The end of the world, doomsday, apocalypse, rapture 2011 – whatever people are calling it, the May 21, 6 p.m. prediction by Harold Camping didn’t happen in parts of the world that already passed the deadline.
In Australia, where it is early morning Sunday now, people are tweeting that nothing happened Saturday night and mocking Camping’s rapture claim, reported The Sydney Morning Herald.
“Rapture time here in Melbourne. A rather quiet sort of rapture if you ask me,” tweeted Melbourne resident Jon Gall.
Meanwhile, Brisbane resident KillaJeules, tweeted mockingly, “No earthquakes. No beaming up of Christians. No zombie apocalypse. No surprises haha.”
Theologian Ian Packer of the Australian Evangelical Alliance told Agence France-Presse ahead of the deadline that the doomsday prediction wasn’t being “taken serious at all” in his country.
“Aside from hearing about Harold Camping in the media, we would not have known about his existence,” said Packer.
Nearby in New Zealand, residents were also tweeting that the time passed without the predicted earthquake that would sweep across the planet as believers were raptured up to safety in heaven.
“I’m from New Zealand, it is 6:06PM, the world has NOT ended. No earthquakes here, all waiting for the rapture can relax for now. #Rapture,” tweeted Daniel Boerman.
Camping, who is president of California-based Family Radio, predicted that on May 21, 2011, Christians would rapture by time zones at 6 p.m. Although the overwhelming majority of Christians dismissed and ignored his claims, some of his followers have emptied their bank accounts to fund an ad campaign warning about judgment day on May 21.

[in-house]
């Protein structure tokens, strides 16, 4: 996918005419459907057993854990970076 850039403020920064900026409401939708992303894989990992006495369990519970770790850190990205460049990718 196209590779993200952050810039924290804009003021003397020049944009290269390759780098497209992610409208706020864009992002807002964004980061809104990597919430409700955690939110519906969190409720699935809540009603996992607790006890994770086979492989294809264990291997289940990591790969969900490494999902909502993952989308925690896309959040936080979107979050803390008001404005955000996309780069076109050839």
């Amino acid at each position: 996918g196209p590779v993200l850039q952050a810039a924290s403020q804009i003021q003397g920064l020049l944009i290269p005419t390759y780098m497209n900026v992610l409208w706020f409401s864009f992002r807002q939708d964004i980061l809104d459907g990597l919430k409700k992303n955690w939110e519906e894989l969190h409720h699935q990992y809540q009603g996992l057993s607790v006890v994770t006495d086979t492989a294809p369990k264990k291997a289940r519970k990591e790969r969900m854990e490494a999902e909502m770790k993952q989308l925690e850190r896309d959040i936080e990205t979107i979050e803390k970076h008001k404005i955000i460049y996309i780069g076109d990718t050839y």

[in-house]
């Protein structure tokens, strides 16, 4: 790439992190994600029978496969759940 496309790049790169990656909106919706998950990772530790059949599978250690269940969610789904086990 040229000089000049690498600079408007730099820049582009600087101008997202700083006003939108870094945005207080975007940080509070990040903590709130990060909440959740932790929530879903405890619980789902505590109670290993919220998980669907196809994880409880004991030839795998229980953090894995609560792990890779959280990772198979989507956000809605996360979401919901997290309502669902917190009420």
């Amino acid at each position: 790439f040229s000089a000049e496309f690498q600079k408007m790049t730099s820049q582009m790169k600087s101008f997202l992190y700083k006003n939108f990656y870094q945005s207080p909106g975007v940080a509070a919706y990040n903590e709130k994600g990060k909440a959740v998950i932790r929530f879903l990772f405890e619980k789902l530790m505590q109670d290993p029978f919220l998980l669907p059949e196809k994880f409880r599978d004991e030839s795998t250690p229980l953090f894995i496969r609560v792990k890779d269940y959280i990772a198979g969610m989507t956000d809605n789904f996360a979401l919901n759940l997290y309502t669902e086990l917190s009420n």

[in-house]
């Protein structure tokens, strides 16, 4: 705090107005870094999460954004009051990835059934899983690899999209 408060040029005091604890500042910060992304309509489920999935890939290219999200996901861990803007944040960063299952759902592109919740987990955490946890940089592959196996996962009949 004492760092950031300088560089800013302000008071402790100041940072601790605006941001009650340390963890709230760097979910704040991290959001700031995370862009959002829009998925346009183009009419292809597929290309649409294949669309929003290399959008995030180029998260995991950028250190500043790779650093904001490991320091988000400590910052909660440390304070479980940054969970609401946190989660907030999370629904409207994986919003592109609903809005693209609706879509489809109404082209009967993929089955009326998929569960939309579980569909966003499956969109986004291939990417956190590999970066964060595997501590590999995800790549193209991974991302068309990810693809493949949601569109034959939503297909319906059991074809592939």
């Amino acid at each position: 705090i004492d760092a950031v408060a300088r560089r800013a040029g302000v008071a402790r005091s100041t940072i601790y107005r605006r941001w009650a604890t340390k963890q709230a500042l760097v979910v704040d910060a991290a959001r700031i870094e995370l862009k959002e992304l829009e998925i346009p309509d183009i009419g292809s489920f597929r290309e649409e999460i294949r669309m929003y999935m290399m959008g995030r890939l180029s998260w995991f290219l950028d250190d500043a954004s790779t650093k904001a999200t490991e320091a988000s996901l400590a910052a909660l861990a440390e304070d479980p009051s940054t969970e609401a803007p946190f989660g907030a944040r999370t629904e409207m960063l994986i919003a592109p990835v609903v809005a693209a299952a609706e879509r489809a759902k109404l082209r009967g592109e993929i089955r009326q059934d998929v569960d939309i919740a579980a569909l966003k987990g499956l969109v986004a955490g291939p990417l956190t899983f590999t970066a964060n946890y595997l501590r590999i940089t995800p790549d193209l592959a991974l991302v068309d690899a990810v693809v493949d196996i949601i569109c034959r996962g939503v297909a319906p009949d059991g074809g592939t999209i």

Over a decade ago, Camping made a similar prediction that the world would end in 1994. Responding to his wrong prediction, Camping said he wasn’t sure about the 1994 claim but he is certain that the 2011 rapture date is correct, without a doubt.
Now with the deadline passing and nothing happening, people are mocking Camping as well as Christianity.
"Well we have had the #Rapture going for 50 minutes now. So far it hasn't interrupted my fish & chips and glass of stout,” tweeted Gall of Melbourne.
Pastor Glenn Lee Hill, retired pastor from Rocky Mount, N.C., foresaw that Camping’s false prophecy would be mocked and all Christians would be painted with a broad stroke.
“Because when it fails, all of us who believe in Jesus will become fodder for the comics, the late-night talk show hosts, and others who are always looking for a new excuse to mock our faith,” said Hill. “Christianity, the name of Jesus, and all of us who love Him will bear the embarrassment of this false prophecy.”
The 89-year-old Camping who incited the global suspension over May 21 lives in one of the last time zones to hit the deadline. All eyes are on Camping, who is expected to have to explain again why his calculations were wrong.